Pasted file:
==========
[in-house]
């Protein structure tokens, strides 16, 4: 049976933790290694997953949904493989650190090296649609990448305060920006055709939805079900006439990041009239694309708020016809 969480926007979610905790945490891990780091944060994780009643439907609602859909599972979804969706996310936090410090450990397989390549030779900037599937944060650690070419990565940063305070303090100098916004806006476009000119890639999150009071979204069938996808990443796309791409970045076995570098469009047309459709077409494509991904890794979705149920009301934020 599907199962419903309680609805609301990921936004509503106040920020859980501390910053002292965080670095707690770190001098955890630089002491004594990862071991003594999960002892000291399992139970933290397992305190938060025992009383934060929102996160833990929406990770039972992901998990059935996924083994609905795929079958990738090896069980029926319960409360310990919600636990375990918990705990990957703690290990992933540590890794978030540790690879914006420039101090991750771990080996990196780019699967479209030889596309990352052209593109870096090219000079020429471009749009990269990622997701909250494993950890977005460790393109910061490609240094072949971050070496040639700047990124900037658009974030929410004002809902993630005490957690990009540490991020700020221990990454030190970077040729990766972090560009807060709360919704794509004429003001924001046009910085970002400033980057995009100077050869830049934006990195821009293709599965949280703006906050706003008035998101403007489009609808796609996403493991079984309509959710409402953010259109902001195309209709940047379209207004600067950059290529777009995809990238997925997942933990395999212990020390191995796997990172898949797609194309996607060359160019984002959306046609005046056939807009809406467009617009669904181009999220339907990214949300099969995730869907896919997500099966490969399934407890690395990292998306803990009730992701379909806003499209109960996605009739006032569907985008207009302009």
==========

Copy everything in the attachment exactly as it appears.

[in-house]
């Protein structure tokens, strides 16, 4: 049976933790290694997953949904493989650190090296649609990448305060920006055709939805079900006439990041009239694309708020016809 969480926007979610905790945490891990780091944060994780009643439907609602859909599972979804969706996310936090410090450990397989390549030779900037599937944060650690070419990565940063305070303090100098916004806006476009000119890639999150009071979204069938996808990443796309791409970045076995570098469009047309459709077409494509991904890794979705149920009301934020 599907199962419903309680609805609301990921936004509503106040920020859980501390910053002292965080670095707690770190001098955890630089002491004594990862071991003594999960002892000291399992139970933290397992305190938060025992009383934060929102996160833990929406990770039972992901998990059935996924083994609905795929079958990738090896069980029926319960409360310990919600636990375990918990705990990957703690290990992933540590890794978030540790690879914006420039101090991750771990080996990196780019699967479209030889596309990352052209593109870096090219000079020429471009749009990269990622997701909250494993950890977005460790393109910061490609240094072949971050070496040639700047990124900037658009974030929410004002809902993630005490957690990009540490991020700020221990990454030190970077040729990766972090560009807060709360919704794509004429003001924001046009910085970002400033980057995009100077050869830049934006990195821009293709599965949280703006906050706003008035998101403007489009609808796609996403493991079984309509959710409402953010259109902001195309209709940047379209207004600067950059290529777009995809990238997925997942933990395999212990020390191995796997990172898949797609194309996607060359160019984002959306046609005046056939807009809406467009617009669904181009999220339907990214949300099969995730869907896919997500099966490969399934407890690395990292998306803990009730992701379909806003499209109960996605009739006032569907985008207009302009």